Florida law enforcement officials and state legislators are considering the enactment of tougher consequences for sexual predators and are calling for a review of the current law.
In committee meetings this week, they discussed ways to give law enforcement officials more legal tools to deal with offenders and prevent re-offenses.
The situation was brought to light after the abduction and murder of 8-year-old Cherrish Perrywinkle by Donald James Smith, a registered sex offender, in Jacksonville this summer garnered national publicity.
This was one of the many other cases, including the abduction, sexual assault and murder of Jessica Lunsford in Citrus County in 2005 and abduction, rape and murder of 7-year-old Somer Thompson in Clay County in 2009, that have forced Florida’s law enforcement officials and legislators to question the effectiveness of the current laws.
Republican Rep. Dennis Baxley of Ocala said although the current system works for some cases, sometimes it isn’t enough.
“It’s a situation where the system works pretty well 95 percent of the time, but in those five percent, they are horrendous cases and it’s simply cases we can’t lose,” he said. “We can’t be in a position to endanger the public.”
Florida has the fourth highest number of registered sex offenders in the nation, and after convicted offenders serve their time, depending on the severity of their case, they can be fully released back into society.
Lt. Scott Tummond, criminal investigations commander in Levy County, said he suggests enacting a costly, but highly effective way of monitoring offenders after their release.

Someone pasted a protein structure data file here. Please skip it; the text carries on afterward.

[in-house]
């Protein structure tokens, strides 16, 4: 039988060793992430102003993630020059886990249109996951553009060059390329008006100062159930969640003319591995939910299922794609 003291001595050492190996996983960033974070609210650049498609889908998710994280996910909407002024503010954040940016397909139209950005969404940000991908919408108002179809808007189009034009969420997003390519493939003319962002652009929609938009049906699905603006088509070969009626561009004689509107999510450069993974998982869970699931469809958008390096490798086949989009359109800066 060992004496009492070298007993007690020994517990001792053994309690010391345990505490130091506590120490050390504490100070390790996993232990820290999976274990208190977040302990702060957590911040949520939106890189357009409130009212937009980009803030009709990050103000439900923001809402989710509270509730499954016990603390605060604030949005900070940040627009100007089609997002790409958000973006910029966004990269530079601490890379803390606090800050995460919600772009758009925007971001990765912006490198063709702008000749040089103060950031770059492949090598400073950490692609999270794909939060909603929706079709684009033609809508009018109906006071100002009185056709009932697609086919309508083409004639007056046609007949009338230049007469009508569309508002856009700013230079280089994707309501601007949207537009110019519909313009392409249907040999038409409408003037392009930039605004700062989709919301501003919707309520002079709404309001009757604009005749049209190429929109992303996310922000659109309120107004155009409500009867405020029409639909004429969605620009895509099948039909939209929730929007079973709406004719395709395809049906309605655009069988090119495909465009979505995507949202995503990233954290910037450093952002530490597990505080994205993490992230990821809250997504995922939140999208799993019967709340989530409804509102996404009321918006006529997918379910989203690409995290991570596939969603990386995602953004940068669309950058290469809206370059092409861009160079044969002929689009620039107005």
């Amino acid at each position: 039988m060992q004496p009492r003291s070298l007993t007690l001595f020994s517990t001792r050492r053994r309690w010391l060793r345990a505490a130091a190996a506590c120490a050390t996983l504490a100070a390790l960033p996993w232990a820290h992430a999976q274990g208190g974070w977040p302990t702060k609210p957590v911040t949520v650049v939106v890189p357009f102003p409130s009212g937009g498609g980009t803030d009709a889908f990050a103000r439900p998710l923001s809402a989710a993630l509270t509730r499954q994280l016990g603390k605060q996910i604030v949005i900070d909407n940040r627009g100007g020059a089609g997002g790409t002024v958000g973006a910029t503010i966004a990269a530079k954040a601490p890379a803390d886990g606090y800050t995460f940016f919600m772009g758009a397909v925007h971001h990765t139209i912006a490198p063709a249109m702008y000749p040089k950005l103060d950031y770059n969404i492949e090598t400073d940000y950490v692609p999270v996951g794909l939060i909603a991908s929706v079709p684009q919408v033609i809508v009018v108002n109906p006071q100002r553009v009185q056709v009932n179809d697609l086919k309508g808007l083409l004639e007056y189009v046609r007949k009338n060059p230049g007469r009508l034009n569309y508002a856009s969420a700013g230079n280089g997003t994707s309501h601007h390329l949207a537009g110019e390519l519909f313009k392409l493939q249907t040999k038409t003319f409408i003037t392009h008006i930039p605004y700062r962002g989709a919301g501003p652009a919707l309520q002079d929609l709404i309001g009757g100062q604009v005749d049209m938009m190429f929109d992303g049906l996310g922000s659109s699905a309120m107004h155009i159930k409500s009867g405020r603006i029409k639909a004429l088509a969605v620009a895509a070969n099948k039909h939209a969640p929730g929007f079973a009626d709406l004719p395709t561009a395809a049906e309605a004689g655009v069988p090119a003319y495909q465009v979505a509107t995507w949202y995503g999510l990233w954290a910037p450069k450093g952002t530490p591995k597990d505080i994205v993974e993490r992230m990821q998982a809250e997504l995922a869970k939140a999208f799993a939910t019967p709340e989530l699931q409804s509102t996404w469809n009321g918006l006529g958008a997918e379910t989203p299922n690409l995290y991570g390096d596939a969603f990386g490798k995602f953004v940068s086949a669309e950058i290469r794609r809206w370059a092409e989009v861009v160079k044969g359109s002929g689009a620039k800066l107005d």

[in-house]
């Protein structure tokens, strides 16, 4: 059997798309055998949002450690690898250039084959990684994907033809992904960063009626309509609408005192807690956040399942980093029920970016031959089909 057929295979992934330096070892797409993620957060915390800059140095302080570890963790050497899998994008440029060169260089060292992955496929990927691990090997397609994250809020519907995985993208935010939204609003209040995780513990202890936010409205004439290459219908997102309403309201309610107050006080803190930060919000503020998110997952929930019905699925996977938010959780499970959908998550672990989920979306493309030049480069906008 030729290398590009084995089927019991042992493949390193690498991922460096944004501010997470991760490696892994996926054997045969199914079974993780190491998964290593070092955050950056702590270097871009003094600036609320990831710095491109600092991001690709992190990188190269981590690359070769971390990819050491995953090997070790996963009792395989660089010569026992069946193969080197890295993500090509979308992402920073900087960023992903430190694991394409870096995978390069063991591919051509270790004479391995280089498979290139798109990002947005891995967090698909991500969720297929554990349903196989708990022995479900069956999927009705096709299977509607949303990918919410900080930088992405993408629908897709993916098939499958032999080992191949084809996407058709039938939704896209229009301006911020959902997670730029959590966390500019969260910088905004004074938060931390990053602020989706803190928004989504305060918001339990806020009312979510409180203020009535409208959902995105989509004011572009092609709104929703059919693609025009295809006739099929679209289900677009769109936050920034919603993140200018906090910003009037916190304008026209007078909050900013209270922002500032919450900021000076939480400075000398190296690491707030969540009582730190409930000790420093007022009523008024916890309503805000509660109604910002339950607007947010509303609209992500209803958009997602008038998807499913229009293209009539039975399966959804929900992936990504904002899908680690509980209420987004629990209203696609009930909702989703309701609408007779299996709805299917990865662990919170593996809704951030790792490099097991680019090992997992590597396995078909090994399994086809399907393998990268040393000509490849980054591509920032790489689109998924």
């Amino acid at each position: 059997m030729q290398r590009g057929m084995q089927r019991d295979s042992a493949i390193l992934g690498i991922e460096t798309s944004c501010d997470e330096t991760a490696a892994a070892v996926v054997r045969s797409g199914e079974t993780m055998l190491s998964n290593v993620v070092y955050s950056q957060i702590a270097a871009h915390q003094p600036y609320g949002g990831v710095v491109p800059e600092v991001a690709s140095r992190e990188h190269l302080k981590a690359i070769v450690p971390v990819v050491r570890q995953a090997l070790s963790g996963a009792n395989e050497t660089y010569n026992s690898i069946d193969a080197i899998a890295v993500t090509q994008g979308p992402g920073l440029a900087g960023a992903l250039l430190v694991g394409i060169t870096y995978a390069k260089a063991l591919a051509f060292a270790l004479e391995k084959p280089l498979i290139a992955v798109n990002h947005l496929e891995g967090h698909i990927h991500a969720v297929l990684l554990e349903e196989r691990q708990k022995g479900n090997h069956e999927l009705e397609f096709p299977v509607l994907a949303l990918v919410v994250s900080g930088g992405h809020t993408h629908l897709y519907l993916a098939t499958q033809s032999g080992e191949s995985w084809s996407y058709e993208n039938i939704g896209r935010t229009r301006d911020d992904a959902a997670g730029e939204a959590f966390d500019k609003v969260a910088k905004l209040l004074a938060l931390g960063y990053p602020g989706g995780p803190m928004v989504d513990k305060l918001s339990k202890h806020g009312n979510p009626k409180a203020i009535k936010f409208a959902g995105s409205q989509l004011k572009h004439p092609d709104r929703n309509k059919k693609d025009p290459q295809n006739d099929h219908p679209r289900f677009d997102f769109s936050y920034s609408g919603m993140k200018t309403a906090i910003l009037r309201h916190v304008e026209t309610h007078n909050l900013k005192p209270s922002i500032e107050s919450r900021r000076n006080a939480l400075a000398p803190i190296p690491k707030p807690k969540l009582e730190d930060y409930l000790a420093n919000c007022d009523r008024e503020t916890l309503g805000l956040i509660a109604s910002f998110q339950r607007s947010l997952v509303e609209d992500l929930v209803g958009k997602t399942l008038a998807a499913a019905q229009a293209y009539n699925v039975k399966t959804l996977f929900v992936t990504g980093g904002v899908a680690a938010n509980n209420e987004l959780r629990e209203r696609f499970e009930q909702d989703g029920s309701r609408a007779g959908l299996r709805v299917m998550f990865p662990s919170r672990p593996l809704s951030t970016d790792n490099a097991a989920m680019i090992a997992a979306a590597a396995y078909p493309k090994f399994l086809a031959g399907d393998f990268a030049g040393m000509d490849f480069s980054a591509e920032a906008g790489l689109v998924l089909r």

“The only thing that I can envision is some type of GPS monitoring that they need to wear after their release,” he said. “You have to look at what type of sanctions the court is placing on them when they get convicted of whatever crime it is they have committed.”
Tummond said the current law is not strict enough on offenders that violate their check-ins or are found in prohibited areas, and he recommends that the state increase penalties for violations with stronger sentencing.
While most lawmakers would like to see criminals learn from their ways, not all offenders can be rehabilitated, and Baxley said studies show that some people cannot be trusted.
“Once they cross that bright line and they are identified a predator, it is very hard due to the limited number of people that we see recover with any kind of rehabilitation,” Baxley said. “Many of these people are simply wired wrong and they will tell you, ‘ I’ll never be OK, I’m dangerous.’”
John Rutherford, sheriff of Duval county, which is where Cherrish Perrywinkle was abducted, said he has been questioning why and how something so drastic could have happened.
He said law enforcement officials need more tools to effectively prevent sexual predators from fully acting out.
“And I think we really need the ability to go in and search their residence for evidence of sexual crimes,” he said. “I’d like to look at their computer to see if they’re involved in child pornography—those sort of things—whether they may be doing drugs which could lead them to go out and re-offend sexually.”
Rutherford said he believes privacy should be compromised for sexual offenders in certain cases.
“I could literally be talking to a sexual predator, a sexually violent predator, at the front door of his residence, and he could have a little boy tied up in the back bedroom,” he said.
The official legislative session is in March, and Baxley said until then, lawmakers will work on potential bills.
“We are in the process of reviewing everything that touches that arena to see what changes we need to make, because our first job is public safety,” he said.